Andy Warhol, ‘Mickey Mouse (FS II.265) ’, 1981, Revolver Gallery
Andy Warhol, ‘Mickey Mouse (FS II.265) ’, 1981, Revolver Gallery
Andy Warhol, ‘Mickey Mouse (FS II.265) ’, 1981, Revolver Gallery
Andy Warhol, ‘Mickey Mouse (FS II.265) ’, 1981, Revolver Gallery
Andy Warhol, ‘Mickey Mouse (FS II.265) ’, 1981, Revolver Gallery

Title: Mickey Mouse 265
Medium: Screenprint on Lenox Museum Boards with Diamond Dust
Year: 1981
Size: 38” x 38”
Details: Edition of 200, signed and numbered in pencil lower left. Portfolio of 10.

Andy Warhol created Mickey Mouse 265 in 1981 for his Myths portfolio. Myths features ten recognizable characters representative of American popular culture. In addition to Mickey Mouse, other characters Warhol included are Greta Garbo as Mata Hari (the Star), Uncle Sam, Superman, the Wicked Witch of the West, Mammy, Howdy Doody, Dracula, Santa Clause, and the Shadow. Each character represents a different facet of Andy Warhol’s personality and the defining legends of American culture. Known for his celebrity portraiture, Myths was the first portfolio in which Warhol featured portraits of fictional icons. His portrait of Mickey Mouse is a mostly black and white image with red and orange outlines and a bright red tongue in his open-mouthed smile. The print is sprinkled with diamond dust, a gift Warhol received from a friend at the factory and incorporated into his artistic process. Andy Warhol’s Mickey Mouse is representative of the pop artist’s celebrity portraiture as well as his keen awareness of American popular culture.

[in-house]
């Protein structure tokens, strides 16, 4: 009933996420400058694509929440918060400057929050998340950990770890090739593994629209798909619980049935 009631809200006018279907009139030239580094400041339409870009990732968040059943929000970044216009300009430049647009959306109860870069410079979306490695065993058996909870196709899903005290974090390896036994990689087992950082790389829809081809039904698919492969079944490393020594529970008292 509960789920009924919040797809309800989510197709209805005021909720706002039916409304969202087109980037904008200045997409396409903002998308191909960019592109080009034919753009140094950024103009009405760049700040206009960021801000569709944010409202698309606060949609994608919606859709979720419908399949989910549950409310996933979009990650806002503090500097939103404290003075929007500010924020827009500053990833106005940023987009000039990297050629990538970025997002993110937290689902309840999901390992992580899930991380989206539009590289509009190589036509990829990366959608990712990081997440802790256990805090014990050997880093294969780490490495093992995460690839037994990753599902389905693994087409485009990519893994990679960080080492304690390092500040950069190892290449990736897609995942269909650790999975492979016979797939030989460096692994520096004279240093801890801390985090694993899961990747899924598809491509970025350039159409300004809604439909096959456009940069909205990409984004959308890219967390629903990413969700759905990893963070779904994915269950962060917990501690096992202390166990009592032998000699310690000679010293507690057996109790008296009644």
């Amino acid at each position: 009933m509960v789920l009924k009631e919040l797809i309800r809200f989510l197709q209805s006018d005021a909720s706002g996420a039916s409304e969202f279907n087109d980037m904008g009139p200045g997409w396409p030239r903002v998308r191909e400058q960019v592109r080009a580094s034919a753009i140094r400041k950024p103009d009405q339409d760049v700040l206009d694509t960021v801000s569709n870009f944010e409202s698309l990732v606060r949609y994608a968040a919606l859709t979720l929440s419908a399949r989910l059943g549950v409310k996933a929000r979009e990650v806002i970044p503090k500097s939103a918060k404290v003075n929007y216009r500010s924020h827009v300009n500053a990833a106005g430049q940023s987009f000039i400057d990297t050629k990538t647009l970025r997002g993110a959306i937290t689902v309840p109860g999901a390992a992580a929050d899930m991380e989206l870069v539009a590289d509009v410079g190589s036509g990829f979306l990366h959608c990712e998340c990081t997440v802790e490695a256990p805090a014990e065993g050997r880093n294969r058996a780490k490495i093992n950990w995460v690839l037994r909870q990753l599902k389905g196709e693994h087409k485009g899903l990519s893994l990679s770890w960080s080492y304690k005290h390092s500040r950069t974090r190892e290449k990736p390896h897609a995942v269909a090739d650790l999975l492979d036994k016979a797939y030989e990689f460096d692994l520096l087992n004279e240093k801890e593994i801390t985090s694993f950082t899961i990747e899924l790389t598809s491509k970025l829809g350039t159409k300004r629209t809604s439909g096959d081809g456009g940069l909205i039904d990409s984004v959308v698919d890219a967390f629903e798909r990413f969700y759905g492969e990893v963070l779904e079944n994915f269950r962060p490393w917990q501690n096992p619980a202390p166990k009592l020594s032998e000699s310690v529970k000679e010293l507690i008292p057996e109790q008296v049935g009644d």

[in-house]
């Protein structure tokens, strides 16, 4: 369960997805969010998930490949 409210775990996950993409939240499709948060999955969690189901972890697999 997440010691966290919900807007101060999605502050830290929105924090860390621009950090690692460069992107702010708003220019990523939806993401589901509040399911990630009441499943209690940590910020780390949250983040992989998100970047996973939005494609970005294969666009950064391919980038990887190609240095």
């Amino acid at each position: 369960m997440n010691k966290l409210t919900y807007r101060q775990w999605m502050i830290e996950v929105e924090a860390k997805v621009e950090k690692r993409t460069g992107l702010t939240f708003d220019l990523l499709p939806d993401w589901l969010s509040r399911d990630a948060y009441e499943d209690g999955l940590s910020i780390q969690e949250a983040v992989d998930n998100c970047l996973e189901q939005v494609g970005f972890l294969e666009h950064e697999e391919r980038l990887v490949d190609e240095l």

Series: Myths, 1981

Signature: Signed and numbered in pencil.

Publisher: Ronald Feldman Fine Arts

About Andy Warhol

Obsessed with celebrity, consumer culture, and mechanical (re)production, Pop artist Andy Warhol created some of the most iconic images of the 20th century. As famous for his quips as for his art—he variously mused that “art is what you can get away with” and “everyone will be famous for 15 minutes”—Warhol drew widely from popular culture and everyday subject matter, creating works like his 32 Campbell's Soup Cans (1962), Brillo pad box sculptures, and portraits of Marilyn Monroe, using the medium of silk-screen printmaking to achieve his characteristic hard edges and flat areas of color. Known for his cultivation of celebrity, Factory studio (a radical social and creative melting pot), and avant-garde films like Chelsea Girls (1966), Warhol was also a mentor to artists like Keith Haring and Jean-Michel Basquiat. His Pop sensibility is now standard practice, taken up by major contemporary artists Richard Prince, Takashi Murakami, and Jeff Koons, among countless others.

American, 1928-1987, Pittsburgh, PA, United States, based in New York, NY, United States